A Spider to Our Rescue?


Did you know that spiders have a heart? And is the Joro on a mission?


Female Joro Spider

This species immigrated to the United States around 2013, and its “immense” size threw into a panic many people in Georgia where it first appeared. More importantly, perhaps, it has inspired spiritual and philosophical as well as scientific interest in the meaning of its sudden arrival. As I began to research this species, the Trichonephila clavata, details kept coming up that gave me pause: “Time for us all to think,” seemed the message.

First of all, though, I will clarify that the Joro spider did not come here on purpose. It is indigenous to Asia–Japan, Korea, China, and Taiwan. The first was sighted in the little town of Hoschton, northeast of Atlanta and south of Interstate Highway 85. There are many warehouses along the road, and it is assumed that the Joro spider escaped from some kind of shipping container.


Image by Henry Comstock

The ”immense” size of the female with leg spans of 3-4 inches and her brilliant red, yellow, and blue abdomen markings immediately caught attention and raised concern. Fortunately, they are not poisonous and have a tiny bite.

With regard to that opening question about the heart, they do have one that beats at a very rapid rate, enabling the Joro to survive a brief freeze that would kill other species of spiders. They’ve already moved into Tennessee, North Carolina, and South Carolina and are expected to move up the East Coast and on into Canada.

This is not because they are seeking more shipping containers. Their unusual way of traveling long distances is called “ballooning.” They construct a very unusual web–multidimensional, in fact. It has a central orb and two layers both front and back. A breeze can pick up the web, forming a balloon that transports the spider to new territory.

It is most likely that the Joro came here from Japan, and its name derived from this mythical being called Jorogumo. It can shapeshift from giant spider to a human woman to half woman/half spider. In her beautiful human role, she can trap and eat young men.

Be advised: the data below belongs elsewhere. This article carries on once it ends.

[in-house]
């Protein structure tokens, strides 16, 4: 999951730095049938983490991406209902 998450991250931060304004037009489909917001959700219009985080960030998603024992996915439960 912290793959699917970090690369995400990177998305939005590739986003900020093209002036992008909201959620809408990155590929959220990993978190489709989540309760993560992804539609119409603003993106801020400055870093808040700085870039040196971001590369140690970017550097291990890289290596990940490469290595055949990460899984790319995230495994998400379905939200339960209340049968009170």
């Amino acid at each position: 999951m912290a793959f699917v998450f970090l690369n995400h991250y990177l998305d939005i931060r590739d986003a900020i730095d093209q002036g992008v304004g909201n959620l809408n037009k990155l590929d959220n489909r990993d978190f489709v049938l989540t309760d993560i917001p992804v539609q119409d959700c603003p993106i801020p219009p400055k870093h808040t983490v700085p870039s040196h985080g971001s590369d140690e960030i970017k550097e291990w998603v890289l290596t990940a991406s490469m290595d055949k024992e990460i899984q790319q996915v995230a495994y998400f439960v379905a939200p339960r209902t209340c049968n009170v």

Male and Female Joros

In the photo at left, you can see why the tiny little brown male Joro may have inspired stories about a dangerous female.

Its very unusual web also attracts attention because it can be a nuisance. One entomologist found webs ten feet deep stretching across his porch. However, unlike any other spider, Joros are known to eat stink bugs that can wipe out entire crops of things like peppers, tomatoes, and corn.

They may ultimately be seen as making a valuable contribution to insect diversity in the United States, and the loss of species diversity worldwide is becoming a matter of acute interest. The attention the Joro spider’s web has attracted obviously evokes the term the Web of Life and the way all species are connected. Perhaps the Joro spider has a purpose after all.


It could be said that the Joro spider’s arrival in the United States as a new insect instantly endowed it with special status. After all, we are a nation that has played a major role in the unprecedented rate of extinction among all species. This is due to our destruction of habitat, over-hunting, over-fishing, polluting, and our role in global warming.

Of course extinction is a natural phenomenon. In her 2018 “Update on the World’s Diminishing Resources,” physicist Gioietta Kuo wrote that there has been a “background” extinction rate of about one to five species per year. Now it has leapt to tens of species every day. In fact, she said that 30 to 50 percent of an estimated 1.75 million species could be heading toward extinction by 2050.

Kuo quoted biologist and Stanford professor Paul Ehrlich in holding rich western countries primarily responsible for “siphoning up the planet’s resources and destroying its ecosystems at an unprecedented rate.” On many fronts, the year 2050 is being identified as the point at which the Earth can no longer sustain a human population that will could reach about 10 billion by then.


Even though we are being progressively revealed as responsible for an emerging planetary crisis, humans consider our own species infinitely more important than any other. In fact, we have long embraced through religion the idea that we were given dominion over all the earth, but that is beginning to seem unwise, if true. What are some of the contrary perspectives?